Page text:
When Pip has learned about all he can from Mr. Wopsle's great-aunt, he begs Biddy to teach him everything she knows. Which she does. Because unlike Estella, Biddy is actually a nice girl/woman.
He also tries to teach Joe everything that he learns in a way of helping Joe become more educated, and, thus, more worthy of Pip's company. How nice.
Pip and Joe go to the old Battery on the marshes for their lessons on Sundays, but Joe isn't the most attentive student.
Pip, too, spends most of his time looking at the sails on the horizon and dreaming of Estella and Satis House.
One Sunday, when Pip and Joe are hanging out at the battery, Pip asks Joe if he can take half a day off of work so that he can go visit Miss Havisham.
Joe doesn't think this is a good idea. He remembers Miss Havisham's last words warning Joe never to ask for more money than she's already given. Joe is worried that if Pip visits her, she will feel like he's returned to butter her up for more dough.
After they go back and forth, Joe finally agrees to give Pip a half day.
Pip isn't the only one at the smithy. Joe also employs a burly, gruff looking man named Orlick. Orlick hits things with his hammer in the smithy (wait, isn't the point of a smithy…?) and he's not too friendly.
When Orlick catches wind that Pip gets to take half a day off of work, Orlick has a conniption, extolling the inherent injustice of giving only one employee such a privilege.
Joe is befuddled, but then decides to give everybody a holiday in order to make everybody happy.
Mrs. Joe, however, overhears this ruling and bursts in upon the scene yelling and shouting at Joe for being such a fool as to let his employees walk all over him.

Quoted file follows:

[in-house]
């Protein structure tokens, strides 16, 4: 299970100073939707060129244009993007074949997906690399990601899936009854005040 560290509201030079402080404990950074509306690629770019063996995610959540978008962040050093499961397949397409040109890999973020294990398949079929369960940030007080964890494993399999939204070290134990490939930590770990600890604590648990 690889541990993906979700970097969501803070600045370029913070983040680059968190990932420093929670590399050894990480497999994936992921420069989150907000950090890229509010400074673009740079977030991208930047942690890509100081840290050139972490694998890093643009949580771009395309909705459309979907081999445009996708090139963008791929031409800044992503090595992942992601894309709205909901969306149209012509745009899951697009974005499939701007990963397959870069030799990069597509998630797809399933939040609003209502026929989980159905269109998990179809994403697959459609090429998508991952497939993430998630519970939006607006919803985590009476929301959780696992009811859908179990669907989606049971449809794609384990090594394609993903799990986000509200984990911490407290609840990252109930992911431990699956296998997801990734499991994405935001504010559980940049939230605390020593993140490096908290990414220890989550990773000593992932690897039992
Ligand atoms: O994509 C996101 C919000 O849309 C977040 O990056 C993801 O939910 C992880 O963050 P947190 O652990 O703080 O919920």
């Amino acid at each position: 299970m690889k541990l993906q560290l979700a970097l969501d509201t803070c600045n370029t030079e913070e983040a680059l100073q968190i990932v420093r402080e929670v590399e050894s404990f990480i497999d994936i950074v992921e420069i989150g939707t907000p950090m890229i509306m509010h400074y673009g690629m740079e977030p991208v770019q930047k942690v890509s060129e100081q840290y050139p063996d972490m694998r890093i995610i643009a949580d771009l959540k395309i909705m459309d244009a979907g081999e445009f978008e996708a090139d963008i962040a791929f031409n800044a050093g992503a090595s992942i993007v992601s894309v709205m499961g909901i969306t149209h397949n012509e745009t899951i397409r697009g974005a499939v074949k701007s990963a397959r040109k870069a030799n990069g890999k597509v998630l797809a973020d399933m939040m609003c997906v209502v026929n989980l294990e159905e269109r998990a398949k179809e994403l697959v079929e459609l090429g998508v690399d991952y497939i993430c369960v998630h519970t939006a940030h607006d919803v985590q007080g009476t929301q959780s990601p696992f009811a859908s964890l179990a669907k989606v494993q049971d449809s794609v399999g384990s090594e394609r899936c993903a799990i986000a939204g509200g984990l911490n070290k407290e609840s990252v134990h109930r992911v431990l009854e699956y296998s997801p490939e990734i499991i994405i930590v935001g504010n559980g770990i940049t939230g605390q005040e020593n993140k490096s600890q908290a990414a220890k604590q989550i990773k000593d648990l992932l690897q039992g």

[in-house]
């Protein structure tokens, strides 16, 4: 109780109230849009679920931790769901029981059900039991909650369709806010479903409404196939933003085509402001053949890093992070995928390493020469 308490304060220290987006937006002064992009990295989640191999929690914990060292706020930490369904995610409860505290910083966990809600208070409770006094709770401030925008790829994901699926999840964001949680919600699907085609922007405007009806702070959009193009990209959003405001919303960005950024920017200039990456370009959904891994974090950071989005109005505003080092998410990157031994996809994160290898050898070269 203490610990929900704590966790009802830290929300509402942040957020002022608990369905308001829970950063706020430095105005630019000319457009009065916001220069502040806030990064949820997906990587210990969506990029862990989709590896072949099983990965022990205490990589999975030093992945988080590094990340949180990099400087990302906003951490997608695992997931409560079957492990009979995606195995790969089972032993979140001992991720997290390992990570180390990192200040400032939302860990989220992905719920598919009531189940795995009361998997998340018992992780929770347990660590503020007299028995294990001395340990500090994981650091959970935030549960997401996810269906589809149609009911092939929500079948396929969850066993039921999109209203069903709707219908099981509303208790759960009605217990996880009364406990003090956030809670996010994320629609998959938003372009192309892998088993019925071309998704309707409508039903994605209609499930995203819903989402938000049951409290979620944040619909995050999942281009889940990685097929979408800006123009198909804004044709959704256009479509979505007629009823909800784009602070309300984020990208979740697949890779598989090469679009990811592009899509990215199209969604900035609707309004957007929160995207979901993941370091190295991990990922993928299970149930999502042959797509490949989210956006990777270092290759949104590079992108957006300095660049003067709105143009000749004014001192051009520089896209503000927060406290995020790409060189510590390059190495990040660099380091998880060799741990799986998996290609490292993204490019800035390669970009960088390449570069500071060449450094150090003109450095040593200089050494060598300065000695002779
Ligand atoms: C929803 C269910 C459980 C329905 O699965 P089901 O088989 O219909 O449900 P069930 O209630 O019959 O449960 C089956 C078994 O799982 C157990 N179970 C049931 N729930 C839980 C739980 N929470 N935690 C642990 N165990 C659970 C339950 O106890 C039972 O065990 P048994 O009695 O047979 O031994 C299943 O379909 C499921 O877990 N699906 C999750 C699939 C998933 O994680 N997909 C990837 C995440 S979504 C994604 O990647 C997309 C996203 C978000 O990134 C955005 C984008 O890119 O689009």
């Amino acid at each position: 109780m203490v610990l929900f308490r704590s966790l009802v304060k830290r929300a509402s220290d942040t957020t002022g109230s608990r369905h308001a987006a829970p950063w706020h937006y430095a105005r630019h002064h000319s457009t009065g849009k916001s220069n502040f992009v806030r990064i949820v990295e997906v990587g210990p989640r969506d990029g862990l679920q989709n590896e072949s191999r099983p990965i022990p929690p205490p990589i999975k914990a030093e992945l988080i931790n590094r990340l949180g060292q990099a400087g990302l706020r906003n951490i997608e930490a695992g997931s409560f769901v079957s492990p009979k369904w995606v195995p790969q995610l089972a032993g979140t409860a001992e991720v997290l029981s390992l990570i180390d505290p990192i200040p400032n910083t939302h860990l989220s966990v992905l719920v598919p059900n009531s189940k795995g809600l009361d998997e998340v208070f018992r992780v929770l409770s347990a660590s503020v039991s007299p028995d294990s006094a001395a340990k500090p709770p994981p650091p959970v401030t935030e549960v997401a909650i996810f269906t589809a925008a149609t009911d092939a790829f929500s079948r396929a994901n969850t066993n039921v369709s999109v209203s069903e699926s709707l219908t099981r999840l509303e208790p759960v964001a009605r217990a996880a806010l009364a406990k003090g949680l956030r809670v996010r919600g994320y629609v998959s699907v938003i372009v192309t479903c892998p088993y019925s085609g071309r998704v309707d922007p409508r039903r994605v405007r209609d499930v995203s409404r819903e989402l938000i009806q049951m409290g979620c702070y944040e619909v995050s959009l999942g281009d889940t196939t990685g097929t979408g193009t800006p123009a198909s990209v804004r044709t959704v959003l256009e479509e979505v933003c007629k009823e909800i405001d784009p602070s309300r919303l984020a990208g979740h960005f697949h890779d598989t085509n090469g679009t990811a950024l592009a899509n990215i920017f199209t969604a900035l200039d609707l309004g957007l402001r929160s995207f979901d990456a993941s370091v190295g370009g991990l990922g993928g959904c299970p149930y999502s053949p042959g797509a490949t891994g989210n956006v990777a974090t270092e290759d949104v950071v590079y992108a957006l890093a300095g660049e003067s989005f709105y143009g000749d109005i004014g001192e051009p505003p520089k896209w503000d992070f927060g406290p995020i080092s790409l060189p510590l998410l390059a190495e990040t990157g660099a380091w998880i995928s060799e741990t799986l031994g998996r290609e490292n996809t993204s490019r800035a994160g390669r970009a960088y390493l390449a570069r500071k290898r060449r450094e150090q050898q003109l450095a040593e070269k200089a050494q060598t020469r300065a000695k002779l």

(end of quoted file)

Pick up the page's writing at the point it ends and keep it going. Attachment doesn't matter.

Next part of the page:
She calls Orlick names, so Orlick calls Mrs. Joe names and threatens her with violence.
Joe finally has to challenge Orlick to a fight to satisfy Mrs. Joe's notions of honor, and he knocks Orlick down faster than you can say "smithy."
We're guessing that the village blacksmith would win most fights.
Mrs. Joe faints, and Orlick slouches away with a bloody nose.
When Pip arrives at Miss Havisham's, Sarah Pocket almost refuses to let him in.
Miss Havisham tells him she won't give any more money, but Pip assures her he's just come to say hi and thanks.
Miss Havisham catches Pip looking around the room for signs of Estella. Oh, ho ho! Sorry, dude. Estella is in France learning to be a beautiful, educated woman way out of his reach.
As Pip is ejected onto the street, he feels even worse than he did before. We could have called that one, Pip.
He walks around the main street of town, looking at all of the shop windows and thinking about what he'd buy for himself if he were a gentleman.
Pip runs into Mr. Wopsle, who has just come out of the bookstore with a copy of The Tragedy of George Barnwell, a play. He invites Pip to come over to Mr. Pumblechook's house to read the play aloud. Fun times!
Under normal circumstances, Pip would never, ever hang out with Pumblechook, but since he's feeling so sad, he decides to accept the invitation.
The play reading doesn't end until 9:30 at night. He and Mr. Wopsle walk home together, and on their way they find Orlick crouching on the side of the road. It's a really misty night, so they can't tell what he's doing.
Something seems off about the guy, but he tells them that convicts have escaped from the prison ships, and that the prison ships are firing cannons to warn the local area.
The three men walk past the Three Jolly Bargemen, where there's mass chaos going on because of something that's happened at Pip's house.
And that something is Pip's sister lying unconscious in the kitchen, hit hard on the back of her head.